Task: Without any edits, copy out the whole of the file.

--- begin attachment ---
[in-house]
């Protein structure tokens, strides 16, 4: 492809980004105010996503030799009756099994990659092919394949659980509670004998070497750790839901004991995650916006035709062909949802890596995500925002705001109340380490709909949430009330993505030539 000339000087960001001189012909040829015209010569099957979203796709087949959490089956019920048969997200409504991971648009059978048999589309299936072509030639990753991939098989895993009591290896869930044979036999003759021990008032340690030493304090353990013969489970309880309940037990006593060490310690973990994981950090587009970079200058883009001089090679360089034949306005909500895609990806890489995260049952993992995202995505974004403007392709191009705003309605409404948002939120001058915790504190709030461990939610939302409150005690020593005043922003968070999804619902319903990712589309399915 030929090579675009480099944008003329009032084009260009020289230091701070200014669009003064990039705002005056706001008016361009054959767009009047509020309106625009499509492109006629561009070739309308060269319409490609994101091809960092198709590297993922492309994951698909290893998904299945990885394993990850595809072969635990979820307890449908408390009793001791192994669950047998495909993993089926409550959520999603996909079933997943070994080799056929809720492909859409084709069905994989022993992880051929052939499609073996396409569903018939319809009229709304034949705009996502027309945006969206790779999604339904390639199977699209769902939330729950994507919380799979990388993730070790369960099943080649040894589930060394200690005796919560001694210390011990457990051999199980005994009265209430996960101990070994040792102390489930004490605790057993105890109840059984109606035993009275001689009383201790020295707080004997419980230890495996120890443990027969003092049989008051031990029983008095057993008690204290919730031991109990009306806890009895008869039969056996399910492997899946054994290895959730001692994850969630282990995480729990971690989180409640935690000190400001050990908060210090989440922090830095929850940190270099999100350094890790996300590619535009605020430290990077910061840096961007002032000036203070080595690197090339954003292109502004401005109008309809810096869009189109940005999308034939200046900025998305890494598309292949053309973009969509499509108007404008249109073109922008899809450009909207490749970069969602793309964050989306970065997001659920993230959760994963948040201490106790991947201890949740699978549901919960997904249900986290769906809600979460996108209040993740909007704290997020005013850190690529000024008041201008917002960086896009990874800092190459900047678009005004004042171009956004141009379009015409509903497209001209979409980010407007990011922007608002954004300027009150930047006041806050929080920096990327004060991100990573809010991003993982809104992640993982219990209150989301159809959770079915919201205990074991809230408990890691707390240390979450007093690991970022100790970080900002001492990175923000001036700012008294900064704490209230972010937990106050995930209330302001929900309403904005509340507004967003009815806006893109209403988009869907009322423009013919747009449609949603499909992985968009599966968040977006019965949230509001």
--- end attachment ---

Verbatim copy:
[in-house]
């Protein structure tokens, strides 16, 4: 492809980004105010996503030799009756099994990659092919394949659980509670004998070497750790839901004991995650916006035709062909949802890596995500925002705001109340380490709909949430009330993505030539 000339000087960001001189012909040829015209010569099957979203796709087949959490089956019920048969997200409504991971648009059978048999589309299936072509030639990753991939098989895993009591290896869930044979036999003759021990008032340690030493304090353990013969489970309880309940037990006593060490310690973990994981950090587009970079200058883009001089090679360089034949306005909500895609990806890489995260049952993992995202995505974004403007392709191009705003309605409404948002939120001058915790504190709030461990939610939302409150005690020593005043922003968070999804619902319903990712589309399915 030929090579675009480099944008003329009032084009260009020289230091701070200014669009003064990039705002005056706001008016361009054959767009009047509020309106625009499509492109006629561009070739309308060269319409490609994101091809960092198709590297993922492309994951698909290893998904299945990885394993990850595809072969635990979820307890449908408390009793001791192994669950047998495909993993089926409550959520999603996909079933997943070994080799056929809720492909859409084709069905994989022993992880051929052939499609073996396409569903018939319809009229709304034949705009996502027309945006969206790779999604339904390639199977699209769902939330729950994507919380799979990388993730070790369960099943080649040894589930060394200690005796919560001694210390011990457990051999199980005994009265209430996960101990070994040792102390489930004490605790057993105890109840059984109606035993009275001689009383201790020295707080004997419980230890495996120890443990027969003092049989008051031990029983008095057993008690204290919730031991109990009306806890009895008869039969056996399910492997899946054994290895959730001692994850969630282990995480729990971690989180409640935690000190400001050990908060210090989440922090830095929850940190270099999100350094890790996300590619535009605020430290990077910061840096961007002032000036203070080595690197090339954003292109502004401005109008309809810096869009189109940005999308034939200046900025998305890494598309292949053309973009969509499509108007404008249109073109922008899809450009909207490749970069969602793309964050989306970065997001659920993230959760994963948040201490106790991947201890949740699978549901919960997904249900986290769906809600979460996108209040993740909007704290997020005013850190690529000024008041201008917002960086896009990874800092190459900047678009005004004042171009956004141009379009015409509903497209001209979409980010407007990011922007608002954004300027009150930047006041806050929080920096990327004060991100990573809010991003993982809104992640993982219990209150989301159809959770079915919201205990074991809230408990890691707390240390979450007093690991970022100790970080900002001492990175923000001036700012008294900064704490209230972010937990106050995930209330302001929900309403904005509340507004967003009815806006893109209403988009869907009322423009013919747009449609949603499909992985968009599966968040977006019965949230509001």